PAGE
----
The Holy One of God.
Fourth Sunday of Ordinary Time - B

Frank Enderle
Reproduced with Permission

Last Sunday the Gospel Reading showed us that Jesus had already started to choose the persons who would be his most faithful followers, his Apostles. Saint Mark, this Sunday, explains to us what occurred when Jesus preached in the synagogue in Capernaum, a prosperous town located on the northern shore of the Sea of Galilee. It was the hometown of those first disciples whom the Lord had called to follow him: Andrew, Simon Peter, James and John.

The Saturday after arriving in Capernaum, Jesus went to the synagogue, as he usually did. For the Jews, there was, and continues to be, only one temple. The synagogues have always been places dedicated to the study of Holy Scripture. Each Saturday the Jews would gather together and after listening to a prayer, they would listen to a reading from Scripture and listen someone explain what had just been read. Sometimes the president of the synagogue would do this but oftentimes he would invite a lay person who had studied Scripture well and who was a good speaker to speak. And that is how Jesus came to be invited to preach.

When Jesus began to preach, the people were astounded by how well he spoke. They were surprised by the authority he showed when he taught. He was not like the Scribes who studied, interpreted and taught Scripture and who, many times, used their studies to judge the people who lived in the community. In Jesus’ time, the Scribes had become powerful men who enjoyed places of honor in the congregation. The best seats were reserved for them. People would rise when they entered the synagogue. Many of them were Pharisees and many were members of the Sanhedrin. They were called, “Rabbi,” which meant “great man.”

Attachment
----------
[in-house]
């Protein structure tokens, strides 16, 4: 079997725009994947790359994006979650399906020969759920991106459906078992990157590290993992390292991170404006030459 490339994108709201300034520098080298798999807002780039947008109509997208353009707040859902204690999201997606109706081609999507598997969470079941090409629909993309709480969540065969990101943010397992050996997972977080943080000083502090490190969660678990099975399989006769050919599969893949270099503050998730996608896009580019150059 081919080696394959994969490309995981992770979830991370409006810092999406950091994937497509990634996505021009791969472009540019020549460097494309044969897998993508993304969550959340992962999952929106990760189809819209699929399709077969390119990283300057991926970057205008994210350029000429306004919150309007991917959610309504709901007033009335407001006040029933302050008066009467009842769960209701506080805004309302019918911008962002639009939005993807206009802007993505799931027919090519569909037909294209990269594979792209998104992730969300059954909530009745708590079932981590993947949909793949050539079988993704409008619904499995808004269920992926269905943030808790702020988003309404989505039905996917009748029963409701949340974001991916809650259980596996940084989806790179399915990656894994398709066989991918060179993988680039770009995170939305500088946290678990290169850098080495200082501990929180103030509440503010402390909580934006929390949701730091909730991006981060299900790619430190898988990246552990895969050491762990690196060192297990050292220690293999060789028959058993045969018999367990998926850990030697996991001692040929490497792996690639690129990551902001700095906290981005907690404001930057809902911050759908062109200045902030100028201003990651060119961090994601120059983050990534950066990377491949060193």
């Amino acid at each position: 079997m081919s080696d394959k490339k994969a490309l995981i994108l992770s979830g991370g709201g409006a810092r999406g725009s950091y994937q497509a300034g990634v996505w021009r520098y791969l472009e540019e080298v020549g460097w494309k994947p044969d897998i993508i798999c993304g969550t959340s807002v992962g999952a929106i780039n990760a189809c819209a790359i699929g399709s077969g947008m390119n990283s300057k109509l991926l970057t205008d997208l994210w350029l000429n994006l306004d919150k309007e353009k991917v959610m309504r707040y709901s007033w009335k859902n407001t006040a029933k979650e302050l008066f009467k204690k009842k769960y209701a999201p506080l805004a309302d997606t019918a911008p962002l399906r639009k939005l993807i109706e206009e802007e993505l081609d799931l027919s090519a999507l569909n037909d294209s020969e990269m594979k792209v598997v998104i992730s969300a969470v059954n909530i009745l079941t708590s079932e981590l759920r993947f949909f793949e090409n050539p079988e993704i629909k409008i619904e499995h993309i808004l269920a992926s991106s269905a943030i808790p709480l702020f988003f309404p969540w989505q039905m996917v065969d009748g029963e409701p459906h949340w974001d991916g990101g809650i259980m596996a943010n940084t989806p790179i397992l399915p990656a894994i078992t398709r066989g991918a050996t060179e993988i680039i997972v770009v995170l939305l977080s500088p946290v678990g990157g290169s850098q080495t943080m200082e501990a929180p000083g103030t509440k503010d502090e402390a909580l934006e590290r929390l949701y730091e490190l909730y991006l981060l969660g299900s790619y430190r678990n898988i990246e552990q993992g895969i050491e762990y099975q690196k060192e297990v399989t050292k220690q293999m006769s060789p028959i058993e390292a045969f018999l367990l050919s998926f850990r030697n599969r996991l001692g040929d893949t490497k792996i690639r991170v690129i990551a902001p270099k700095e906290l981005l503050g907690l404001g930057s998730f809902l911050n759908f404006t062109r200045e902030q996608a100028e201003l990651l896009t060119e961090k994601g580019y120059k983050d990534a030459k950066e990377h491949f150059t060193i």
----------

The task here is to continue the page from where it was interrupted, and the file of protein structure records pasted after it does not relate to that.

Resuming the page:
Many of the Scribes, Pharisees and members of the Sanhedrin did not even recognize that Jesus was a “Rabbi” much less the promised Messiah. Nevertheless, Saint Mark shows us that even Satan recognized him. In the synagogue at Capernaum there was even an unclean spirit who had possessed a man and who cried out, "What have you to do with us, Jesus of Nazareth? Have you come to destroy us? I know who you are--the Holy One of God!"

Even though Satan is always lying in wait to cause us to fall into sin, it is comforting to know that He is panic-stricken by God. What we oftentimes forget is that he is even afraid of people who live their lives according to the teachings of Christ. The Devil knows that it is much more difficult for him to control people who follow Jesus closely. That is why he prefers to manipulate those who already are enslaved by sin.

The Second Reading reminds us of what we already know, or should know: that we all have a vocation and that it should be lived with integrity and courage. We Christians have been chosen, we have a vocation, to struggle against the evil that exists in this world. Unfortunately, sometimes when people like Saint Paul try to teach and promote the faith by giving a good example and living a good Christian life, Satan uses other people to obstruct that ministry. Many times these people do not know that this is what they are doing. So it should not seem strange to us when we hear people attack the Church and its teachings. Using otherwise good people to unwittingly do his dirty work is a tactic that Satan uses to discourage and confuse us. Let us pray always for our Holy Mother, the Church that she may continue to struggle without rest against sin. Let us also pray those people who, by attacking the Church that Christ founded, are unconsciously helping Satan so that God will make them see that they are being used. May God enlighten and protect them, and all of us, from the deceit of the Evil One.